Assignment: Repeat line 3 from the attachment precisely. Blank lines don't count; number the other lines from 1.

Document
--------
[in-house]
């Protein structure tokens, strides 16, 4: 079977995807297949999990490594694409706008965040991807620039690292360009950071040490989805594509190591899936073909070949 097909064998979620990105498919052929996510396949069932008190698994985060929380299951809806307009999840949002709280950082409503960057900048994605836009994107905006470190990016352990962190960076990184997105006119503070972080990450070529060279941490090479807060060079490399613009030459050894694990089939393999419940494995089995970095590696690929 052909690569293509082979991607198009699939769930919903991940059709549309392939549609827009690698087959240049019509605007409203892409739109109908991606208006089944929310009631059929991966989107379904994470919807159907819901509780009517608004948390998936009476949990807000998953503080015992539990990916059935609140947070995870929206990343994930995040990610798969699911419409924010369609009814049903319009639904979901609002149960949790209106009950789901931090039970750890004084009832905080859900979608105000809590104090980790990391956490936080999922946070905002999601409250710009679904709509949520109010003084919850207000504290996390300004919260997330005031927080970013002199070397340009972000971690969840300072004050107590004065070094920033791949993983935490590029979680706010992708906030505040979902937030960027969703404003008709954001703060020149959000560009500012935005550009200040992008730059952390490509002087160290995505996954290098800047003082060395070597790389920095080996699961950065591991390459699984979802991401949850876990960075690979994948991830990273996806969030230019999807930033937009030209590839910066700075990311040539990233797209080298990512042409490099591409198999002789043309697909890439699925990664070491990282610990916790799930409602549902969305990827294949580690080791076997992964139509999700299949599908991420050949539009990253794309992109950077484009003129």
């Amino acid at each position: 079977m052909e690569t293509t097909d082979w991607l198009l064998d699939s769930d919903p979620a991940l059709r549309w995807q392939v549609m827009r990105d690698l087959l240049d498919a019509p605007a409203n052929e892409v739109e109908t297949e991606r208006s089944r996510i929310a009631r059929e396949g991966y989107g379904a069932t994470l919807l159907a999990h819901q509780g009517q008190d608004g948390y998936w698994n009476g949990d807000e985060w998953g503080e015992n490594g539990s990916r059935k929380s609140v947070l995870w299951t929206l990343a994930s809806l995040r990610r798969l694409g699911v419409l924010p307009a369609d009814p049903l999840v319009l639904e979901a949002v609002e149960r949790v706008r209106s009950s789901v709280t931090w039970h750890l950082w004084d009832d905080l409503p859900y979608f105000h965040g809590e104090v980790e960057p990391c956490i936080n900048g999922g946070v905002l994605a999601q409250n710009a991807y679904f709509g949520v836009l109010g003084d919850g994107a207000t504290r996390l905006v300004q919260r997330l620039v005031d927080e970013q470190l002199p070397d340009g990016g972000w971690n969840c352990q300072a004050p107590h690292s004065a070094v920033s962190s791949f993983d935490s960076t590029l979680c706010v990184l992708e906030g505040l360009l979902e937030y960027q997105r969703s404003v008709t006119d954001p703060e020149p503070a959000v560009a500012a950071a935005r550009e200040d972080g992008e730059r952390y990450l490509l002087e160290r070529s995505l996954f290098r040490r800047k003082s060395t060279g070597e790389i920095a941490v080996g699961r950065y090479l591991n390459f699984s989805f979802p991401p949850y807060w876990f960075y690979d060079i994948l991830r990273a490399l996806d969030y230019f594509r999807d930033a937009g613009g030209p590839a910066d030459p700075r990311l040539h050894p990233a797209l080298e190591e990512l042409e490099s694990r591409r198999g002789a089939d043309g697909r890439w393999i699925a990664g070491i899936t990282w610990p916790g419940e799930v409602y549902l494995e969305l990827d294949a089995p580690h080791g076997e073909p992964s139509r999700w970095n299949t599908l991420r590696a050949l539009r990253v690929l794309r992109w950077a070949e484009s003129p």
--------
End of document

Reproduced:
């Amino acid at each position: 079977m052909e690569t293509t097909d082979w991607l198009l064998d699939s769930d919903p979620a991940l059709r549309w995807q392939v549609m827009r990105d690698l087959l240049d498919a019509p605007a409203n052929e892409v739109e109908t297949e991606r208006s089944r996510i929310a009631r059929e396949g991966y989107g379904a069932t994470l919807l159907a999990h819901q509780g009517q008190d608004g948390y998936w698994n009476g949990d807000e985060w998953g503080e015992n490594g539990s990916r059935k929380s609140v947070l995870w299951t929206l990343a994930s809806l995040r990610r798969l694409g699911v419409l924010p307009a369609d009814p049903l999840v319009l639904e979901a949002v609002e149960r949790v706008r209106s009950s789901v709280t931090w039970h750890l950082w004084d009832d905080l409503p859900y979608f105000h965040g809590e104090v980790e960057p990391c956490i936080n900048g999922g946070v905002l994605a999601q409250n710009a991807y679904f709509g949520v836009l109010g003084d919850g994107a207000t504290r996390l905006v300004q919260r997330l620039v005031d927080e970013q470190l002199p070397d340009g990016g972000w971690n969840c352990q300072a004050p107590h690292s004065a070094v920033s962190s791949f993983d935490s960076t590029l979680c706010v990184l992708e906030g505040l360009l979902e937030y960027q997105r969703s404003v008709t006119d954001p703060e020149p503070a959000v560009a500012a950071a935005r550009e200040d972080g992008e730059r952390y990450l490509l002087e160290r070529s995505l996954f290098r040490r800047k003082s060395t060279g070597e790389i920095a941490v080996g699961r950065y090479l591991n390459f699984s989805f979802p991401p949850y807060w876990f960075y690979d060079i994948l991830r990273a490399l996806d969030y230019f594509r999807d930033a937009g613009g030209p590839a910066d030459p700075r990311l040539h050894p990233a797209l080298e190591e990512l042409e490099s694990r591409r198999g002789a089939d043309g697909r890439w393999i699925a990664g070491i899936t990282w610990p916790g419940e799930v409602y549902l494995e969305l990827d294949a089995p580690h080791g076997e073909p992964s139509r999700w970095n299949t599908l991420r590696a050949l539009r990253v690929l794309r992109w950077a070949e484009s003129p």